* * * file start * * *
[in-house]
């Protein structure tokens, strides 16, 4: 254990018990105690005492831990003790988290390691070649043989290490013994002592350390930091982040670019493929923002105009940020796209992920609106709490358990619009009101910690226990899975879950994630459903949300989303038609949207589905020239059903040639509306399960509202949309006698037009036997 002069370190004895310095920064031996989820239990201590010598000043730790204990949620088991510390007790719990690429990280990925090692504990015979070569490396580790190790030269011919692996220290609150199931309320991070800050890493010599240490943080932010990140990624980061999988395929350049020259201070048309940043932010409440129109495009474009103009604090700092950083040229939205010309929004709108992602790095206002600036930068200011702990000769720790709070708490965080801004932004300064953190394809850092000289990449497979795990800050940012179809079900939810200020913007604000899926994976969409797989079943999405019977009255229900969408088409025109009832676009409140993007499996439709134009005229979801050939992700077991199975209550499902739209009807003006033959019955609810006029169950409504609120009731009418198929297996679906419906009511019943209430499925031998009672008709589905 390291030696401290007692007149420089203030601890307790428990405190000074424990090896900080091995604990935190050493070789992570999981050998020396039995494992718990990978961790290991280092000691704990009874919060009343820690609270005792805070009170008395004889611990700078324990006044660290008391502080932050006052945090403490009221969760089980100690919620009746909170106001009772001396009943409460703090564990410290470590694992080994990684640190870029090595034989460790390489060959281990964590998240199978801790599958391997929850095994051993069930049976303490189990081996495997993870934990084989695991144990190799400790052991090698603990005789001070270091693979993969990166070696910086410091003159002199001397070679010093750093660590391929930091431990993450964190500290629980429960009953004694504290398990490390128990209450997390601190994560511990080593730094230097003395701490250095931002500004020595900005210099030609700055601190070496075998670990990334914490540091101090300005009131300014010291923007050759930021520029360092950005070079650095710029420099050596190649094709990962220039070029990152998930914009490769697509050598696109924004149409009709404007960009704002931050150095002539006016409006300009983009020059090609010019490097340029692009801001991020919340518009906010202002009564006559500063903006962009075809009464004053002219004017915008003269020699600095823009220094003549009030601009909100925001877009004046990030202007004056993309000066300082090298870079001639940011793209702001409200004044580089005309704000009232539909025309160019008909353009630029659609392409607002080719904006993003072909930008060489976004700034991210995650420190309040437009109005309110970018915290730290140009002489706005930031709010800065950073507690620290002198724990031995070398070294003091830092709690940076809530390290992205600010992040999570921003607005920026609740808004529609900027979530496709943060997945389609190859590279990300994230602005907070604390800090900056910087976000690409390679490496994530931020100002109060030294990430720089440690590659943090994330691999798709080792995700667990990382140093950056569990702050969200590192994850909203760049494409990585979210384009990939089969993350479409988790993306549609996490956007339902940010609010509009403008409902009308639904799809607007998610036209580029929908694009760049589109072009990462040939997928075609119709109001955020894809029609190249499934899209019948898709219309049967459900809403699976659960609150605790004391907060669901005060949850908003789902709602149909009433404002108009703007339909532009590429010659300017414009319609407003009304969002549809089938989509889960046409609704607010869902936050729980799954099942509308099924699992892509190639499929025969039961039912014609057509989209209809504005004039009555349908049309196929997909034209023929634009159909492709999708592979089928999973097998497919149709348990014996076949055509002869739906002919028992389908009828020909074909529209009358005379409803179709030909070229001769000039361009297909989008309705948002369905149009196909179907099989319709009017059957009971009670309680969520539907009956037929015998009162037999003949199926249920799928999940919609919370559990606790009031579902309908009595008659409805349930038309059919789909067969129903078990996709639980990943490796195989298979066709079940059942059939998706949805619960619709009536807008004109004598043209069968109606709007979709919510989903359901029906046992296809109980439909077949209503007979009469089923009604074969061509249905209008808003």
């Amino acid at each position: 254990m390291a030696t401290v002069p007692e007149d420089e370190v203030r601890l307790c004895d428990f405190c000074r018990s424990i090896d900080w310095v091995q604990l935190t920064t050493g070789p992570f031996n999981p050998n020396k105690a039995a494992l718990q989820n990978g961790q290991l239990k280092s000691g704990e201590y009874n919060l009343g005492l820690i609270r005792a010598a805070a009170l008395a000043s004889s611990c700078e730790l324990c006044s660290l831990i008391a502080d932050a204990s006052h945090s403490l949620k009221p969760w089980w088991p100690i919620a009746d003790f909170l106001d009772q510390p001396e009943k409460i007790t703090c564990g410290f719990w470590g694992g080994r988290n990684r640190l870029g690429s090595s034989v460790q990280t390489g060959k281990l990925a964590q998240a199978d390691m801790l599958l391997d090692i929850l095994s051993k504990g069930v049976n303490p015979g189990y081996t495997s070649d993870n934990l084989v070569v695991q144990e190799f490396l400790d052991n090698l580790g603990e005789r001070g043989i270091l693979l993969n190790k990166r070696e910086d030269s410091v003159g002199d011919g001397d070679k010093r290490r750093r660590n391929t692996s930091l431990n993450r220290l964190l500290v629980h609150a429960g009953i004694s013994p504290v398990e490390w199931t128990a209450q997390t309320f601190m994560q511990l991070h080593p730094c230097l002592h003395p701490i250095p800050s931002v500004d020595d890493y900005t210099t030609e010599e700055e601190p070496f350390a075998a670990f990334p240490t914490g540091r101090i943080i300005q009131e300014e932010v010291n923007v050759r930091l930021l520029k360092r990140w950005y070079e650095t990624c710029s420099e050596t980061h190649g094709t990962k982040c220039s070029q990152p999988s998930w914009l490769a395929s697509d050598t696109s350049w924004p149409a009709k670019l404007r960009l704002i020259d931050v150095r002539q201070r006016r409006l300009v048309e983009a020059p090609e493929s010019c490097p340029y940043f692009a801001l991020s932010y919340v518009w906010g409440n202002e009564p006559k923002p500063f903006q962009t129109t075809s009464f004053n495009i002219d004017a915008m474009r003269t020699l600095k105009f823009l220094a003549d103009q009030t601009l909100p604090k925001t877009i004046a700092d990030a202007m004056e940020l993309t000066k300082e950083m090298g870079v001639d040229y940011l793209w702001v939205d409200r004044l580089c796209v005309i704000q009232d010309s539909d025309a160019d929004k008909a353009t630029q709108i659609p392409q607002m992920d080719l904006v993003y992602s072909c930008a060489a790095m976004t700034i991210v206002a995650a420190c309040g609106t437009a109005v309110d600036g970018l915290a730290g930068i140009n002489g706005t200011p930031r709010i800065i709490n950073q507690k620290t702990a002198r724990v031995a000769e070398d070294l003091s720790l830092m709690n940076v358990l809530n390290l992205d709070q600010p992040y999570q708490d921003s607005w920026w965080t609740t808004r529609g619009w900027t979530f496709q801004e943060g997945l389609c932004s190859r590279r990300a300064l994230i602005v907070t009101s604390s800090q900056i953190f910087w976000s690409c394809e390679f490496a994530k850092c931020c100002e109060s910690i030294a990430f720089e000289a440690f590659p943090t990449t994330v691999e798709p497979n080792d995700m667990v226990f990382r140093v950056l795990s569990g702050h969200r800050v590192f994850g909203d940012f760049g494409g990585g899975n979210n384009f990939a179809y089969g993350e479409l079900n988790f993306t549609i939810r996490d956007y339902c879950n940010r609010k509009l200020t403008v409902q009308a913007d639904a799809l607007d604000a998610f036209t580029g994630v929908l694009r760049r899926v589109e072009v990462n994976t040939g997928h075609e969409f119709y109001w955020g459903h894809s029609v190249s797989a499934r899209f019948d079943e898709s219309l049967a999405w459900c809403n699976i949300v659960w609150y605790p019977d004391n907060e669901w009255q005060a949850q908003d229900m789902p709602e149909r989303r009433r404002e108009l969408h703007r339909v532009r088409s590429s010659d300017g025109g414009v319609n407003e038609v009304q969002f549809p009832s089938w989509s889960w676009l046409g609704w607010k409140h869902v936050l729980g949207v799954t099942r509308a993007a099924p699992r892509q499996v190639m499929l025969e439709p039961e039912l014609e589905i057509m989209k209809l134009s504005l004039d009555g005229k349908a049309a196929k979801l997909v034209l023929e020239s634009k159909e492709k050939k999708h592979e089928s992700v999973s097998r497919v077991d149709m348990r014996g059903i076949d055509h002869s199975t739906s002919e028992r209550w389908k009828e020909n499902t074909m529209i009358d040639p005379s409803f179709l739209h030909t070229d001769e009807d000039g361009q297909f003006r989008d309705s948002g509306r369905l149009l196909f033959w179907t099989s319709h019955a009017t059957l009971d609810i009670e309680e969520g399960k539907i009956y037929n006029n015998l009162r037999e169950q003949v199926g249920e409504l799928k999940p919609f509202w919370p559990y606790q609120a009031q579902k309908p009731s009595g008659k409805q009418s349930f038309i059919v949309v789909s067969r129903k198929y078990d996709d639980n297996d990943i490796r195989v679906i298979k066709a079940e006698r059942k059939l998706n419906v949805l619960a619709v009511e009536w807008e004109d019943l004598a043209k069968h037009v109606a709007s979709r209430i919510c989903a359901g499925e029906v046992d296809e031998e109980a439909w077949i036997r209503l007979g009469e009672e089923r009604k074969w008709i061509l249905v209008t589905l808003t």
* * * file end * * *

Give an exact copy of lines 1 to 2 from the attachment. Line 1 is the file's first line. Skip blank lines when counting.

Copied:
[in-house]
């Protein structure tokens, strides 16, 4: 254990018990105690005492831990003790988290390691070649043989290490013994002592350390930091982040670019493929923002105009940020796209992920609106709490358990619009009101910690226990899975879950994630459903949300989303038609949207589905020239059903040639509306399960509202949309006698037009036997 002069370190004895310095920064031996989820239990201590010598000043730790204990949620088991510390007790719990690429990280990925090692504990015979070569490396580790190790030269011919692996220290609150199931309320991070800050890493010599240490943080932010990140990624980061999988395929350049020259201070048309940043932010409440129109495009474009103009604090700092950083040229939205010309929004709108992602790095206002600036930068200011702990000769720790709070708490965080801004932004300064953190394809850092000289990449497979795990800050940012179809079900939810200020913007604000899926994976969409797989079943999405019977009255229900969408088409025109009832676009409140993007499996439709134009005229979801050939992700077991199975209550499902739209009807003006033959019955609810006029169950409504609120009731009418198929297996679906419906009511019943209430499925031998009672008709589905 390291030696401290007692007149420089203030601890307790428990405190000074424990090896900080091995604990935190050493070789992570999981050998020396039995494992718990990978961790290991280092000691704990009874919060009343820690609270005792805070009170008395004889611990700078324990006044660290008391502080932050006052945090403490009221969760089980100690919620009746909170106001009772001396009943409460703090564990410290470590694992080994990684640190870029090595034989460790390489060959281990964590998240199978801790599958391997929850095994051993069930049976303490189990081996495997993870934990084989695991144990190799400790052991090698603990005789001070270091693979993969990166070696910086410091003159002199001397070679010093750093660590391929930091431990993450964190500290629980429960009953004694504290398990490390128990209450997390601190994560511990080593730094230097003395701490250095931002500004020595900005210099030609700055601190070496075998670990990334914490540091101090300005009131300014010291923007050759930021520029360092950005070079650095710029420099050596190649094709990962220039070029990152998930914009490769697509050598696109924004149409009709404007960009704002931050150095002539006016409006300009983009020059090609010019490097340029692009801001991020919340518009906010202002009564006559500063903006962009075809009464004053002219004017915008003269020699600095823009220094003549009030601009909100925001877009004046990030202007004056993309000066300082090298870079001639940011793209702001409200004044580089005309704000009232539909025309160019008909353009630029659609392409607002080719904006993003072909930008060489976004700034991210995650420190309040437009109005309110970018915290730290140009002489706005930031709010800065950073507690620290002198724990031995070398070294003091830092709690940076809530390290992205600010992040999570921003607005920026609740808004529609900027979530496709943060997945389609190859590279990300994230602005907070604390800090900056910087976000690409390679490496994530931020100002109060030294990430720089440690590659943090994330691999798709080792995700667990990382140093950056569990702050969200590192994850909203760049494409990585979210384009990939089969993350479409988790993306549609996490956007339902940010609010509009403008409902009308639904799809607007998610036209580029929908694009760049589109072009990462040939997928075609119709109001955020894809029609190249499934899209019948898709219309049967459900809403699976659960609150605790004391907060669901005060949850908003789902709602149909009433404002108009703007339909532009590429010659300017414009319609407003009304969002549809089938989509889960046409609704607010869902936050729980799954099942509308099924699992892509190639499929025969039961039912014609057509989209209809504005004039009555349908049309196929997909034209023929634009159909492709999708592979089928999973097998497919149709348990014996076949055509002869739906002919028992389908009828020909074909529209009358005379409803179709030909070229001769000039361009297909989008309705948002369905149009196909179907099989319709009017059957009971009670309680969520539907009956037929015998009162037999003949199926249920799928999940919609919370559990606790009031579902309908009595008659409805349930038309059919789909067969129903078990996709639980990943490796195989298979066709079940059942059939998706949805619960619709009536807008004109004598043209069968109606709007979709919510989903359901029906046992296809109980439909077949209503007979009469089923009604074969061509249905209008808003």